Tagged: Dying

Dreaming about X

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I dreamt about my friend X last night. I don’t think I normally dream about him, and don’t recall having done so before.

We were having one of our lengthy, inconsequential conversations, the purpose of which is to circle ever so gently back to him, his recent travels and achievements. Not having any of my own to talk about, this took less time than usual.

X was complaining of an ear ache, which became one of his eyes. He put his hands up to them, rubbing them comically. ‘Can’t you hear that?’ he said. ‘That sound. It’s the sound of me losing my eyes!’

‘Fuck off, X!’ I shouted. ‘Why does everything always have to be about you?’ And with that my dream ended, or my memory of it anyway.

It has puzzled and disturbed me for a good while, on and off, for the rest of the day. My usual practice is to forget my dreams five minutes after waking, but this was somehow different. For one thing, I swore at a fellow human. I sometimes swear at objects, yes. But people, no. Now, I don’t mean to give the impression that I live like a nun, but I do pride myself on going about my business so that no one can tell if I am in conflict with them or not. Central to this stance is a belief in my ability to coerce out of myself the necessary politeness and self-restraint to make a situation pass sweetly, however much I my feel in a given moment the lack of those qualities from my interlocutor. But here I was, swearing, at full volume, the very point of which was not just to silence my friend, but to do so with such venom that it would attract the attention, and I assume, admiration of those standing nearby. For, though they made no appearance in the dream, those other invisible friends created a social context into which I deployed my expletive. To be clear: I have no quarrel with X. We are, in the jargon, ‘good’. Yet here I was swearing at him, and enjoying it, both the act of it and the horror on others’ faces as they watched me.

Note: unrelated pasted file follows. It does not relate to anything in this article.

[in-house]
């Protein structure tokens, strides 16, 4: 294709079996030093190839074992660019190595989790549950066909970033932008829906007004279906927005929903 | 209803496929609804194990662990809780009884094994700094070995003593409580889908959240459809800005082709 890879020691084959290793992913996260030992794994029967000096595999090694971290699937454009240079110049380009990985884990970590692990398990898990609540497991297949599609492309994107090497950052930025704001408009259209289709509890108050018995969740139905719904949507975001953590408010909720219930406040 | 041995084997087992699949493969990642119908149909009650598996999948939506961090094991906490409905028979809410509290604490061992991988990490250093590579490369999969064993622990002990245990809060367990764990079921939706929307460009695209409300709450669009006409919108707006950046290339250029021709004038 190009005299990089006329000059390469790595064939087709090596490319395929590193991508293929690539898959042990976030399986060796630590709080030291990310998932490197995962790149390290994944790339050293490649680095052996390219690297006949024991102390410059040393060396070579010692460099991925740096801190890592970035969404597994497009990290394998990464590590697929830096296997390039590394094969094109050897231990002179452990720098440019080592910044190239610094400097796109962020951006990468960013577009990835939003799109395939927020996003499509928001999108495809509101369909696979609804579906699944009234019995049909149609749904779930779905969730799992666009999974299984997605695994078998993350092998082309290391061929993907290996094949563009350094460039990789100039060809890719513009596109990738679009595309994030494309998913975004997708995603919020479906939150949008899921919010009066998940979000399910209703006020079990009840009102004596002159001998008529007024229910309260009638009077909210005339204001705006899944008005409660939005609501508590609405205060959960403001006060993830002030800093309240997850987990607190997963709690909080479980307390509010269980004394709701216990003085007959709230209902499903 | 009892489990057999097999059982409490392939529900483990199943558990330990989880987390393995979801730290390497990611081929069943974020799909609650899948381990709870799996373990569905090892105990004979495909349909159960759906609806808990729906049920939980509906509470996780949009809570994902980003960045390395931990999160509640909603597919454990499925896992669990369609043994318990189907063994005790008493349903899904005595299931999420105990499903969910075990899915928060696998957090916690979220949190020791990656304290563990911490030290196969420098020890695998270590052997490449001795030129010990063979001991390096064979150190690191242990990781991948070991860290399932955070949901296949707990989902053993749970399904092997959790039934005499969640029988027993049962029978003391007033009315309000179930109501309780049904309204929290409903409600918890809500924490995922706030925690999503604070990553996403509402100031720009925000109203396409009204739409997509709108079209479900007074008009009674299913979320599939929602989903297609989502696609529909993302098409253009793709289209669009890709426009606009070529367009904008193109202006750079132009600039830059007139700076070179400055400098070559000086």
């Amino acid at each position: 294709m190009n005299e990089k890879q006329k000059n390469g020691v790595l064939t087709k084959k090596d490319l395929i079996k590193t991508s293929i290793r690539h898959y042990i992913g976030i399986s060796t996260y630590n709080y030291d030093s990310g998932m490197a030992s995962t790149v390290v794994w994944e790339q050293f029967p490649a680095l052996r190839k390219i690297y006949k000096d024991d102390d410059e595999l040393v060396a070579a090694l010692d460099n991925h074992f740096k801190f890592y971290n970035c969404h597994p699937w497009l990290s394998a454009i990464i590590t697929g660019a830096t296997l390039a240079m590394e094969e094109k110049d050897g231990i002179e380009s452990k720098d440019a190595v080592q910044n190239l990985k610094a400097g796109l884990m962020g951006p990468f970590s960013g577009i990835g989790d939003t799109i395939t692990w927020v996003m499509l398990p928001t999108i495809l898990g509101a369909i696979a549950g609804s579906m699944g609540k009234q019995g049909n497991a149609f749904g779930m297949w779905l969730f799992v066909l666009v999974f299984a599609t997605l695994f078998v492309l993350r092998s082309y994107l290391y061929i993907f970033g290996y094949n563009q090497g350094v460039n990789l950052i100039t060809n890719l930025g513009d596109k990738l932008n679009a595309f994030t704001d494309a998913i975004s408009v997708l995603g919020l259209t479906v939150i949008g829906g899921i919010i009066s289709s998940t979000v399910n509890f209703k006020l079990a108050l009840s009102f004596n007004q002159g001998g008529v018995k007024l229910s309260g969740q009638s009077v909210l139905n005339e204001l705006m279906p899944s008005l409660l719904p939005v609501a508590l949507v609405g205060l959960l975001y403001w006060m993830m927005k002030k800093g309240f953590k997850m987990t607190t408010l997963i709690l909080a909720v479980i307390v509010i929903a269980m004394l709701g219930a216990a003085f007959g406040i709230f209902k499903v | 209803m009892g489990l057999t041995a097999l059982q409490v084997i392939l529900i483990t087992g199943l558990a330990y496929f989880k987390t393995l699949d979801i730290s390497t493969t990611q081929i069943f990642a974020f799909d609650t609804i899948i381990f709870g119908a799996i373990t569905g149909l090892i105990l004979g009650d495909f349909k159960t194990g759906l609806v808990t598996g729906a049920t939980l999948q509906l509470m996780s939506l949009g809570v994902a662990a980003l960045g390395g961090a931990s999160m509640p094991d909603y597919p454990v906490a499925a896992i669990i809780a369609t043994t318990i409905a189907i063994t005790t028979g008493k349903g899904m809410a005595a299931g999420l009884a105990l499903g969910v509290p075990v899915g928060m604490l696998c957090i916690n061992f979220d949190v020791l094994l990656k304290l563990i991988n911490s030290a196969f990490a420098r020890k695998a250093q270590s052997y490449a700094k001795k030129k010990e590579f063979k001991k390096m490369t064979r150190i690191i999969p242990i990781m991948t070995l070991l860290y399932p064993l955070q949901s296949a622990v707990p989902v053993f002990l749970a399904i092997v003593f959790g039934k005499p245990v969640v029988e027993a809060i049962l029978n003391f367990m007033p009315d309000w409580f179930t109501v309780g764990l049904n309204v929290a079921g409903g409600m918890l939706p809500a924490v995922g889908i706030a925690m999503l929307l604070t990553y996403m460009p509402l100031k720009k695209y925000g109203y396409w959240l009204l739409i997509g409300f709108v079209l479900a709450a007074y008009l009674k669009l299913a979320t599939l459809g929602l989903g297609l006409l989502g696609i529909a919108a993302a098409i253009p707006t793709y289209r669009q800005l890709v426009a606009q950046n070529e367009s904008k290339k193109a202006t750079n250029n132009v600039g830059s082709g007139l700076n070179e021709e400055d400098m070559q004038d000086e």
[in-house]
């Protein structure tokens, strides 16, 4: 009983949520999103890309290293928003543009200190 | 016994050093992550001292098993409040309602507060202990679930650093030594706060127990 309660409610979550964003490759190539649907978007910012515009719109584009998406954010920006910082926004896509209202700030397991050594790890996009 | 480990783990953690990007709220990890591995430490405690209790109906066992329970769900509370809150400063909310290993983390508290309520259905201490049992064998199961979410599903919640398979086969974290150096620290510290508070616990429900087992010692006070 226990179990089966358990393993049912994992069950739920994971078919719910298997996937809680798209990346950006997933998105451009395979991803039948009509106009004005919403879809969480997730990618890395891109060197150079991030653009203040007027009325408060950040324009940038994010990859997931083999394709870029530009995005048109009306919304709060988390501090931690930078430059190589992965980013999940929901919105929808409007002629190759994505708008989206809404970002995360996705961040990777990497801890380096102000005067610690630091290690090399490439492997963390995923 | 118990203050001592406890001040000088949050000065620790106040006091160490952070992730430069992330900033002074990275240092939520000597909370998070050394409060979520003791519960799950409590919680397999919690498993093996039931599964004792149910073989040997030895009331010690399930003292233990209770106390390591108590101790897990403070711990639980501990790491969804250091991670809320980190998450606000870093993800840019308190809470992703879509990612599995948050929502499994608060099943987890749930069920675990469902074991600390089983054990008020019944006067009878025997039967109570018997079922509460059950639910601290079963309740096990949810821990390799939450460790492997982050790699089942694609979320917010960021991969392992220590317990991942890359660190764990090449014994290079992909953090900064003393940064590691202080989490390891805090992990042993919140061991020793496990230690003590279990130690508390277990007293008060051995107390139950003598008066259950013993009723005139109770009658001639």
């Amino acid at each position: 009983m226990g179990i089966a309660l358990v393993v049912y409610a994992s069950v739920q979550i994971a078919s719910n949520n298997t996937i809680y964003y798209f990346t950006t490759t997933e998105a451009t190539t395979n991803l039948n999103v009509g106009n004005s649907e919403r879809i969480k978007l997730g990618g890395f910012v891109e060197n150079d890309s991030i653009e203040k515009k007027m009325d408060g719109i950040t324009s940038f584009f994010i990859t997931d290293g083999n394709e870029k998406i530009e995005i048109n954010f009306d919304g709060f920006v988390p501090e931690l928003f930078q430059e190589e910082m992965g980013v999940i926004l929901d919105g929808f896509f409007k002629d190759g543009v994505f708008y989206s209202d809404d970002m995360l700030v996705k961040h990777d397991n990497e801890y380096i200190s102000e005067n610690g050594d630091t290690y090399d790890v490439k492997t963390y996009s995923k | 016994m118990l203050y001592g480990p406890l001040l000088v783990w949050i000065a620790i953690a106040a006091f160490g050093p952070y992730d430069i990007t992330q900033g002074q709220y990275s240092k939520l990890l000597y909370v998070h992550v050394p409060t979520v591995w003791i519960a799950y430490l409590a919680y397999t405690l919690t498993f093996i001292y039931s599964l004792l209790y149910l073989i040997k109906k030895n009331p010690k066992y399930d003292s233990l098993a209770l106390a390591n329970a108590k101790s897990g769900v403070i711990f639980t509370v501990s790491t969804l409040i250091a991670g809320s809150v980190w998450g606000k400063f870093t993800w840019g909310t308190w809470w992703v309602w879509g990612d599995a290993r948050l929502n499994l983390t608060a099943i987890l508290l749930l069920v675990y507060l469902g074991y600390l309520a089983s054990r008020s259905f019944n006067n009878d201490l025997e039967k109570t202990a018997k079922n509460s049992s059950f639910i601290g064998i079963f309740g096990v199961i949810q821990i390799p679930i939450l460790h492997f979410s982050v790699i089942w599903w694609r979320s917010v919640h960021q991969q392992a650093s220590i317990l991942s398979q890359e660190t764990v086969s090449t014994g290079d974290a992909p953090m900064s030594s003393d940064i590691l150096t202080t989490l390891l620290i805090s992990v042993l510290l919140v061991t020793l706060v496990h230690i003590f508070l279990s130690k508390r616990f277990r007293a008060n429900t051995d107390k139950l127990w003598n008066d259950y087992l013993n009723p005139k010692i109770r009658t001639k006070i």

Later in the afternoon (I had an errand which required walking to the other side of the city) I found myself encountering the answer to the riddle of my dream. I was shouting and swearing not at X, but at the others.

A bit of context: my father in law died recently. He had been ill for a year or so. Nevertheless, when it came, his death was both peaceful and quick, occurring, as death does, in the middle of life’s other trials, both personal and professional. It was more than two weeks before we could hold the funeral. Into that space poured much activity: the visiting of relatives, the construction of a funeral mass, conversations with the undertakers. Some of this happened remotely, via text and email. The rest required travel. Even with the help of newly-downloaded traffic-avoiding apps on our phones, it was exhausting. The time we had at home we spent watching detective shows, or sleeping.

A week after he died it struck us that we were now able to divide our friends all too easily into two groups. Those who left flowers and wrote cards, and those who did not. The vast majority of the former were from our older set of friends, closer in age to our parents than our own. I can count on one hand those of our peers who wrote. For a reason I will never be able to prove or understand, I believe it was at the friends who had not written that I swore in my dream: all with their trials, no doubt, all with good excuses, their busyness, their children, their jobs, but barely any of them reaching out beyond the force field of their vortices to empathise or even spend a moment contemplating our unasked-for negotiation with the question of mortality. And I am no better. I can count the number of such letters I have written on one hand. ‘Can’t you hear that noise?’ we say. ‘It’s the sound of us losing our eyes.’